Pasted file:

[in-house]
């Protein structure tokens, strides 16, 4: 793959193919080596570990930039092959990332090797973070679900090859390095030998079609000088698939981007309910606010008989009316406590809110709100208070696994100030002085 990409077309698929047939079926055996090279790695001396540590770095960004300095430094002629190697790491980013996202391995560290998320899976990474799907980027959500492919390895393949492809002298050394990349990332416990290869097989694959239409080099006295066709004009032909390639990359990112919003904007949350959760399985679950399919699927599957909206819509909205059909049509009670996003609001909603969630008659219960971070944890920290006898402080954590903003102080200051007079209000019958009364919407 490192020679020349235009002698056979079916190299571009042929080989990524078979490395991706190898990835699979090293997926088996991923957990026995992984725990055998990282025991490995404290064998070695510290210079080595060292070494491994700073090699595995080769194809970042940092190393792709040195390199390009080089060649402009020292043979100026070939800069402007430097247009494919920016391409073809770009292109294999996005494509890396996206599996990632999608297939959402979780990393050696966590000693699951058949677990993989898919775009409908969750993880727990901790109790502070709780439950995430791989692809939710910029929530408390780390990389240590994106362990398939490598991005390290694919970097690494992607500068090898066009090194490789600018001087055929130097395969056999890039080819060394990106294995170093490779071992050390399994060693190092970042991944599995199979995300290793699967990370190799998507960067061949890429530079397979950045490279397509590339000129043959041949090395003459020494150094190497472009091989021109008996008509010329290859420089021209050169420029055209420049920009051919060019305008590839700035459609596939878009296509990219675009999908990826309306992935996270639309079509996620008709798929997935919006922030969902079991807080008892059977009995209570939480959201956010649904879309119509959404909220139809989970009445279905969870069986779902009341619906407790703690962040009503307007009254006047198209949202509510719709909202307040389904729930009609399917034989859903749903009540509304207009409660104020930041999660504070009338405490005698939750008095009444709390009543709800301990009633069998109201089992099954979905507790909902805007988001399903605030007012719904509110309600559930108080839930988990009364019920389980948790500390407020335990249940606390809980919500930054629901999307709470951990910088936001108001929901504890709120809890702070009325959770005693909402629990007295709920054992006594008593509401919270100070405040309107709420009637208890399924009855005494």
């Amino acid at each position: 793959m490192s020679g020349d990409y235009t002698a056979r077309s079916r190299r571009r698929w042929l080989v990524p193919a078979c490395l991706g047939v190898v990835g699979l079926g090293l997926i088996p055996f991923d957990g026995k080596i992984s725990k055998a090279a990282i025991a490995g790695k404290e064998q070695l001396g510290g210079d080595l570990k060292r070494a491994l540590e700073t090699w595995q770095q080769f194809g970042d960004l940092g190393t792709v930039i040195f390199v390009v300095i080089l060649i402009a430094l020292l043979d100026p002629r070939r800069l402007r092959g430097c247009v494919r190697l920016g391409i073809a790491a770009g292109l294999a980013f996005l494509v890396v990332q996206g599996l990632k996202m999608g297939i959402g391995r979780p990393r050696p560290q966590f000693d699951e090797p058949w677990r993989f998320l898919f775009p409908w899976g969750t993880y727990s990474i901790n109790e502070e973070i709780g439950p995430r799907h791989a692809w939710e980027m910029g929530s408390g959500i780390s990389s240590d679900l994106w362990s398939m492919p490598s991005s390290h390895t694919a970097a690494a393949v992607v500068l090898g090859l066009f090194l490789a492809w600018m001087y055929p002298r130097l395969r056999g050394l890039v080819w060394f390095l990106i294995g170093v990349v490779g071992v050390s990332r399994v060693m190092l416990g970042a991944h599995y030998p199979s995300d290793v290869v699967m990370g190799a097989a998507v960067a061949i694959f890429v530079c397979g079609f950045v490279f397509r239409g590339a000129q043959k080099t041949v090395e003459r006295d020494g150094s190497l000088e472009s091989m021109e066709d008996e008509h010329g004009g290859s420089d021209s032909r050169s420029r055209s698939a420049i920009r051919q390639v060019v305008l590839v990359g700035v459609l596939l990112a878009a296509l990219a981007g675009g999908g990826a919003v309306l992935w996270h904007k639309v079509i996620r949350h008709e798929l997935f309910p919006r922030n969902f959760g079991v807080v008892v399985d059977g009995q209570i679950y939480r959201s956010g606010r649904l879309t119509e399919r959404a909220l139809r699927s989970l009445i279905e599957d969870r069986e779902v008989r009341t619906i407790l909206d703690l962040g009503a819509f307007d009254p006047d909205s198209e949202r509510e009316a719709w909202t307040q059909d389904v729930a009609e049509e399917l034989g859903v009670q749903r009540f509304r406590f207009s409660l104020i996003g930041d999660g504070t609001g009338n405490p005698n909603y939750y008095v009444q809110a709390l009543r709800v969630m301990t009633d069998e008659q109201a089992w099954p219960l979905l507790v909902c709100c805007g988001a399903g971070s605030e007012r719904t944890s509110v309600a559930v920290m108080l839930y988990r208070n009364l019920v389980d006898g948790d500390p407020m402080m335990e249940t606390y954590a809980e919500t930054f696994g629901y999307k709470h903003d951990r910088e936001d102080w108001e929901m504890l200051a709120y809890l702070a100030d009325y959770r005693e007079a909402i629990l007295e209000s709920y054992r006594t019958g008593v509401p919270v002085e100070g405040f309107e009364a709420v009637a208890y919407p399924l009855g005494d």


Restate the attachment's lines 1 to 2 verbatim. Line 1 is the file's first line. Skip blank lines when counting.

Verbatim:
[in-house]
């Protein structure tokens, strides 16, 4: 793959193919080596570990930039092959990332090797973070679900090859390095030998079609000088698939981007309910606010008989009316406590809110709100208070696994100030002085 990409077309698929047939079926055996090279790695001396540590770095960004300095430094002629190697790491980013996202391995560290998320899976990474799907980027959500492919390895393949492809002298050394990349990332416990290869097989694959239409080099006295066709004009032909390639990359990112919003904007949350959760399985679950399919699927599957909206819509909205059909049509009670996003609001909603969630008659219960971070944890920290006898402080954590903003102080200051007079209000019958009364919407 490192020679020349235009002698056979079916190299571009042929080989990524078979490395991706190898990835699979090293997926088996991923957990026995992984725990055998990282025991490995404290064998070695510290210079080595060292070494491994700073090699595995080769194809970042940092190393792709040195390199390009080089060649402009020292043979100026070939800069402007430097247009494919920016391409073809770009292109294999996005494509890396996206599996990632999608297939959402979780990393050696966590000693699951058949677990993989898919775009409908969750993880727990901790109790502070709780439950995430791989692809939710910029929530408390780390990389240590994106362990398939490598991005390290694919970097690494992607500068090898066009090194490789600018001087055929130097395969056999890039080819060394990106294995170093490779071992050390399994060693190092970042991944599995199979995300290793699967990370190799998507960067061949890429530079397979950045490279397509590339000129043959041949090395003459020494150094190497472009091989021109008996008509010329290859420089021209050169420029055209420049920009051919060019305008590839700035459609596939878009296509990219675009999908990826309306992935996270639309079509996620008709798929997935919006922030969902079991807080008892059977009995209570939480959201956010649904879309119509959404909220139809989970009445279905969870069986779902009341619906407790703690962040009503307007009254006047198209949202509510719709909202307040389904729930009609399917034989859903749903009540509304207009409660104020930041999660504070009338405490005698939750008095009444709390009543709800301990009633069998109201089992099954979905507790909902805007988001399903605030007012719904509110309600559930108080839930988990009364019920389980948790500390407020335990249940606390809980919500930054629901999307709470951990910088936001108001929901504890709120809890702070009325959770005693909402629990007295709920054992006594008593509401919270100070405040309107709420009637208890399924009855005494």